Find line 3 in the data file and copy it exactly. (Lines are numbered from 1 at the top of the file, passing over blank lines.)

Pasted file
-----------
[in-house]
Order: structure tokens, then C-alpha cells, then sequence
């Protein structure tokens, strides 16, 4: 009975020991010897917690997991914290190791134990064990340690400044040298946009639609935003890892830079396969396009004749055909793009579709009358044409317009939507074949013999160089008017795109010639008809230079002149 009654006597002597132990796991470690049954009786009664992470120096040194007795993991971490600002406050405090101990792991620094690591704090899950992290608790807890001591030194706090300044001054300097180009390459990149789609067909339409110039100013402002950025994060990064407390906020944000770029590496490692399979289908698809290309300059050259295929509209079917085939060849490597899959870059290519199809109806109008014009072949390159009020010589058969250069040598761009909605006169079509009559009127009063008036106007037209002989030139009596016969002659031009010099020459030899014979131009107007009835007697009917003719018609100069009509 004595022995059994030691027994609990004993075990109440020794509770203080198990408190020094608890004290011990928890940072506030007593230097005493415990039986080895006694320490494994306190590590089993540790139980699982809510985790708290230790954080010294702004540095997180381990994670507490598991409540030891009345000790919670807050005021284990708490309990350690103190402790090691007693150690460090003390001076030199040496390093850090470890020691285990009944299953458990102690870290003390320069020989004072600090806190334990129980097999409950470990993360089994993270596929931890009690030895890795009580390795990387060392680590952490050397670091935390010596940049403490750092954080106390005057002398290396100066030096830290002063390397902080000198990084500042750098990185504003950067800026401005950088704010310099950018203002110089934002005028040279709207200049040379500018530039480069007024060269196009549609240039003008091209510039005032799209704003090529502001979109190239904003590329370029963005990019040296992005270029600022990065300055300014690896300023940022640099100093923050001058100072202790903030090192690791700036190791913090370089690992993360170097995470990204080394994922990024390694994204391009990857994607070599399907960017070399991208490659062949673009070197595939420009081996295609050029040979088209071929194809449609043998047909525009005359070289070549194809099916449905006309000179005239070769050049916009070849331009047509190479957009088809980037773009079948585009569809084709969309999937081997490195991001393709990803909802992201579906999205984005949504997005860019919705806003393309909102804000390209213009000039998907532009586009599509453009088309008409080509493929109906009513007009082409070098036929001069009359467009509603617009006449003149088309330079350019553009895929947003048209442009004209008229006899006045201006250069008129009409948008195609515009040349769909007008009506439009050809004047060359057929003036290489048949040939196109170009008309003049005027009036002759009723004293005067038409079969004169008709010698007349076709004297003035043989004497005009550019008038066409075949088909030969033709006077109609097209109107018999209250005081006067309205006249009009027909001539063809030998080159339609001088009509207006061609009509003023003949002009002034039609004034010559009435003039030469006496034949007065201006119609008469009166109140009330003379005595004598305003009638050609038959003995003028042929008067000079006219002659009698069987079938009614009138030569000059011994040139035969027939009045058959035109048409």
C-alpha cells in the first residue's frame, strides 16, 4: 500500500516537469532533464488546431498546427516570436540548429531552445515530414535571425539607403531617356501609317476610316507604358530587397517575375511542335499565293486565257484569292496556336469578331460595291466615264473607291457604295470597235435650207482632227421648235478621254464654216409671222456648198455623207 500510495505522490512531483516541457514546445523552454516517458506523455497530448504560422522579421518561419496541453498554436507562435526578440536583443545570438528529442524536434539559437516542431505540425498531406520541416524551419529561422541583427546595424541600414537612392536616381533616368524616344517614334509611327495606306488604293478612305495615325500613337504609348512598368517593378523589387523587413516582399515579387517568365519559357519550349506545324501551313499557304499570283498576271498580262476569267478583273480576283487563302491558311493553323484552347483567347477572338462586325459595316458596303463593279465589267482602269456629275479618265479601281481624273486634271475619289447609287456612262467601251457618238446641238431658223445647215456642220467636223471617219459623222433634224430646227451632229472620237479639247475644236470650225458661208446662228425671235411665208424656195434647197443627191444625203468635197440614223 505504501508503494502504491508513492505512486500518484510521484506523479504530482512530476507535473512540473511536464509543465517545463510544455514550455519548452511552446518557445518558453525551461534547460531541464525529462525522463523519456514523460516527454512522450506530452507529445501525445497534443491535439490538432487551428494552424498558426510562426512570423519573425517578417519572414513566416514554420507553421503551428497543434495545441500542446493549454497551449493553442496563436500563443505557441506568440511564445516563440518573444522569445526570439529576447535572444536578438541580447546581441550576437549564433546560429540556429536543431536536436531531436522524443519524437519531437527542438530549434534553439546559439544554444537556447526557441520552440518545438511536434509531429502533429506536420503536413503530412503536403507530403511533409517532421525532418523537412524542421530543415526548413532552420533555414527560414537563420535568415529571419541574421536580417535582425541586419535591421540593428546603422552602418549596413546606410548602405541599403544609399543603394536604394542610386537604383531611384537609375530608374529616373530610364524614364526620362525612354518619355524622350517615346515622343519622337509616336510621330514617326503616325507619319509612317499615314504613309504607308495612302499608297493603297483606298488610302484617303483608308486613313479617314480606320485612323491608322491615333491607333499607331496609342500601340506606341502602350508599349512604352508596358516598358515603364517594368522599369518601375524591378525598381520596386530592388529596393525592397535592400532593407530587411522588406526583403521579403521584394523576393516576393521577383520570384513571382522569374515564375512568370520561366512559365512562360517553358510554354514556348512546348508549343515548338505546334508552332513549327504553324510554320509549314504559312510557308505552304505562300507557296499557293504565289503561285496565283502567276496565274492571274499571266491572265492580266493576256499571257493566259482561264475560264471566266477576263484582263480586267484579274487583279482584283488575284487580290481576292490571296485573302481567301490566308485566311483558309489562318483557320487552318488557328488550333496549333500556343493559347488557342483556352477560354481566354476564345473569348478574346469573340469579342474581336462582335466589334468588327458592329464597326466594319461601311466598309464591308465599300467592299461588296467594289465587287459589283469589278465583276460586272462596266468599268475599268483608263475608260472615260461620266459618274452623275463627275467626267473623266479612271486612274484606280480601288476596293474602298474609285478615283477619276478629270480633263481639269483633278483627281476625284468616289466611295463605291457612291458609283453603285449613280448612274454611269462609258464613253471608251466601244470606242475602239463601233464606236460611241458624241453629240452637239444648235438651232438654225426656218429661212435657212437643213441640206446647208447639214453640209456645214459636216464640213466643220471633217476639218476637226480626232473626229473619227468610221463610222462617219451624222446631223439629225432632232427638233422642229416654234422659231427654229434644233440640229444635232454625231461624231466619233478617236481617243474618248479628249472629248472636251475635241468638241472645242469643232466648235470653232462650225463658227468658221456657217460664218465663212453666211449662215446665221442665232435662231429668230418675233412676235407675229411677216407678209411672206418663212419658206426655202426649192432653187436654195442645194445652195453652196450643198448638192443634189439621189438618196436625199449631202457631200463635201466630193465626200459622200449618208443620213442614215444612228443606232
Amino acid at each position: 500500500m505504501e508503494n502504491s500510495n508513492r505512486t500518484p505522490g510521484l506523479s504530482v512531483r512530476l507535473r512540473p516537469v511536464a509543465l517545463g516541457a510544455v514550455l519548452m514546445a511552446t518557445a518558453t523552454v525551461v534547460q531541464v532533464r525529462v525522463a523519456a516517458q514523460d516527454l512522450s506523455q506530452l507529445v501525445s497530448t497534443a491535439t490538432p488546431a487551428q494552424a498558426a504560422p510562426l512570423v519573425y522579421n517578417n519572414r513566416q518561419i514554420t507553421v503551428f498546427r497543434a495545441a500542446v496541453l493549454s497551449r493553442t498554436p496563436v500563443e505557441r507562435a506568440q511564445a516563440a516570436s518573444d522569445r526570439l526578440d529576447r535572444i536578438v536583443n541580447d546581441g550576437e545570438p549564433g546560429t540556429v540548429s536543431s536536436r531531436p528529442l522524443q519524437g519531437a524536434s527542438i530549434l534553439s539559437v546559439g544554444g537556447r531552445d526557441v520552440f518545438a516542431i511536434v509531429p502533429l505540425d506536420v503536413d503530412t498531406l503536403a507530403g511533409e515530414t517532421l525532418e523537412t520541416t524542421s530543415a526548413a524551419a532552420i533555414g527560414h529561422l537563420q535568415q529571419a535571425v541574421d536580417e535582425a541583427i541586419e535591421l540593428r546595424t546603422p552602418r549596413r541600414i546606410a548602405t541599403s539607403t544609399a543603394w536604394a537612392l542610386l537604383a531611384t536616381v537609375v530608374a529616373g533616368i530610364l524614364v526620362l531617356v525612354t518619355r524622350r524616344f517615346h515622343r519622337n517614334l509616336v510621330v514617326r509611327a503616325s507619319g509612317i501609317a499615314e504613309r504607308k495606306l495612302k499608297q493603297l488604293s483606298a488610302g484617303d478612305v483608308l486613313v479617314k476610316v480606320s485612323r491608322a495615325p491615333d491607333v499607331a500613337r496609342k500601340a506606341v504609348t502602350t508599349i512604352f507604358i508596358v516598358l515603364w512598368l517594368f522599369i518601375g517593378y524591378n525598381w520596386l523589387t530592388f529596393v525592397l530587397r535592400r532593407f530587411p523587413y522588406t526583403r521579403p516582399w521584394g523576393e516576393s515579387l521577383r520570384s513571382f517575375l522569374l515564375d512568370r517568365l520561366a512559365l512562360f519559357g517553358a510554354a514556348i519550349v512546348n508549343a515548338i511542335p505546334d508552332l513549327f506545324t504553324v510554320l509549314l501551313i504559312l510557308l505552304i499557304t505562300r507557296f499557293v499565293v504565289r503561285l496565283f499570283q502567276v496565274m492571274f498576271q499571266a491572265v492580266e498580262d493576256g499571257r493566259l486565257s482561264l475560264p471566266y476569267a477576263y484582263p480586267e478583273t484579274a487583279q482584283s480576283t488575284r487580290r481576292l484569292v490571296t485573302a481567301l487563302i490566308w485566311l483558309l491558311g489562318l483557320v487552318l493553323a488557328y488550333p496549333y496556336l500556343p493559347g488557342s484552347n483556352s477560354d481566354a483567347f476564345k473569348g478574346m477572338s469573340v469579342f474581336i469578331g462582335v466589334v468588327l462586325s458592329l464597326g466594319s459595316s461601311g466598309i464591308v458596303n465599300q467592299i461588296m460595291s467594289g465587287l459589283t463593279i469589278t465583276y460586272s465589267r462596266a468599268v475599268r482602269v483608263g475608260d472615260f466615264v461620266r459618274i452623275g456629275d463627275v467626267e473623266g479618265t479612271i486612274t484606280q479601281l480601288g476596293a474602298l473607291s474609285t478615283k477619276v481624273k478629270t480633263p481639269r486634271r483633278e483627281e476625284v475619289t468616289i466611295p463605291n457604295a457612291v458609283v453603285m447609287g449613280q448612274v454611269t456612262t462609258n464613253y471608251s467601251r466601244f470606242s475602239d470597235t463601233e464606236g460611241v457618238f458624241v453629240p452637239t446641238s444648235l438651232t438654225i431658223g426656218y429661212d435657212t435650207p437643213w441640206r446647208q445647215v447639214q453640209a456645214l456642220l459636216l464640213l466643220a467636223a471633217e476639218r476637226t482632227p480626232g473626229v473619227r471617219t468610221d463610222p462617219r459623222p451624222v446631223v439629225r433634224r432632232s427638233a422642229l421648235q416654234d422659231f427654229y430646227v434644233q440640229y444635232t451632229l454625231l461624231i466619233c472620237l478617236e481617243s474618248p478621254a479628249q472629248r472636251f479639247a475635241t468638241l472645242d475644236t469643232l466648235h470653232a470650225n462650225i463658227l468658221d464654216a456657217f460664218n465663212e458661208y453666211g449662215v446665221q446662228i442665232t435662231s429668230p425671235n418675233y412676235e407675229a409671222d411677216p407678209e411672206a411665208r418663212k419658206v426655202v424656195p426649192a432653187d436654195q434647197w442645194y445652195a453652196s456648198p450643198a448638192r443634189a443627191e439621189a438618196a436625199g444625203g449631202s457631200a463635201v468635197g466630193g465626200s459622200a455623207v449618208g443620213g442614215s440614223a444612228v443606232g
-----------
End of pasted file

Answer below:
């Protein structure tokens, strides 16, 4: 009975020991010897917690997991914290190791134990064990340690400044040298946009639609935003890892830079396969396009004749055909793009579709009358044409317009939507074949013999160089008017795109010639008809230079002149 009654006597002597132990796991470690049954009786009664992470120096040194007795993991971490600002406050405090101990792991620094690591704090899950992290608790807890001591030194706090300044001054300097180009390459990149789609067909339409110039100013402002950025994060990064407390906020944000770029590496490692399979289908698809290309300059050259295929509209079917085939060849490597899959870059290519199809109806109008014009072949390159009020010589058969250069040598761009909605006169079509009559009127009063008036106007037209002989030139009596016969002659031009010099020459030899014979131009107007009835007697009917003719018609100069009509 004595022995059994030691027994609990004993075990109440020794509770203080198990408190020094608890004290011990928890940072506030007593230097005493415990039986080895006694320490494994306190590590089993540790139980699982809510985790708290230790954080010294702004540095997180381990994670507490598991409540030891009345000790919670807050005021284990708490309990350690103190402790090691007693150690460090003390001076030199040496390093850090470890020691285990009944299953458990102690870290003390320069020989004072600090806190334990129980097999409950470990993360089994993270596929931890009690030895890795009580390795990387060392680590952490050397670091935390010596940049403490750092954080106390005057002398290396100066030096830290002063390397902080000198990084500042750098990185504003950067800026401005950088704010310099950018203002110089934002005028040279709207200049040379500018530039480069007024060269196009549609240039003008091209510039005032799209704003090529502001979109190239904003590329370029963005990019040296992005270029600022990065300055300014690896300023940022640099100093923050001058100072202790903030090192690791700036190791913090370089690992993360170097995470990204080394994922990024390694994204391009990857994607070599399907960017070399991208490659062949673009070197595939420009081996295609050029040979088209071929194809449609043998047909525009005359070289070549194809099916449905006309000179005239070769050049916009070849331009047509190479957009088809980037773009079948585009569809084709969309999937081997490195991001393709990803909802992201579906999205984005949504997005860019919705806003393309909102804000390209213009000039998907532009586009599509453009088309008409080509493929109906009513007009082409070098036929001069009359467009509603617009006449003149088309330079350019553009895929947003048209442009004209008229006899006045201006250069008129009409948008195609515009040349769909007008009506439009050809004047060359057929003036290489048949040939196109170009008309003049005027009036002759009723004293005067038409079969004169008709010698007349076709004297003035043989004497005009550019008038066409075949088909030969033709006077109609097209109107018999209250005081006067309205006249009009027909001539063809030998080159339609001088009509207006061609009509003023003949002009002034039609004034010559009435003039030469006496034949007065201006119609008469009166109140009330003379005595004598305003009638050609038959003995003028042929008067000079006219002659009698069987079938009614009138030569000059011994040139035969027939009045058959035109048409």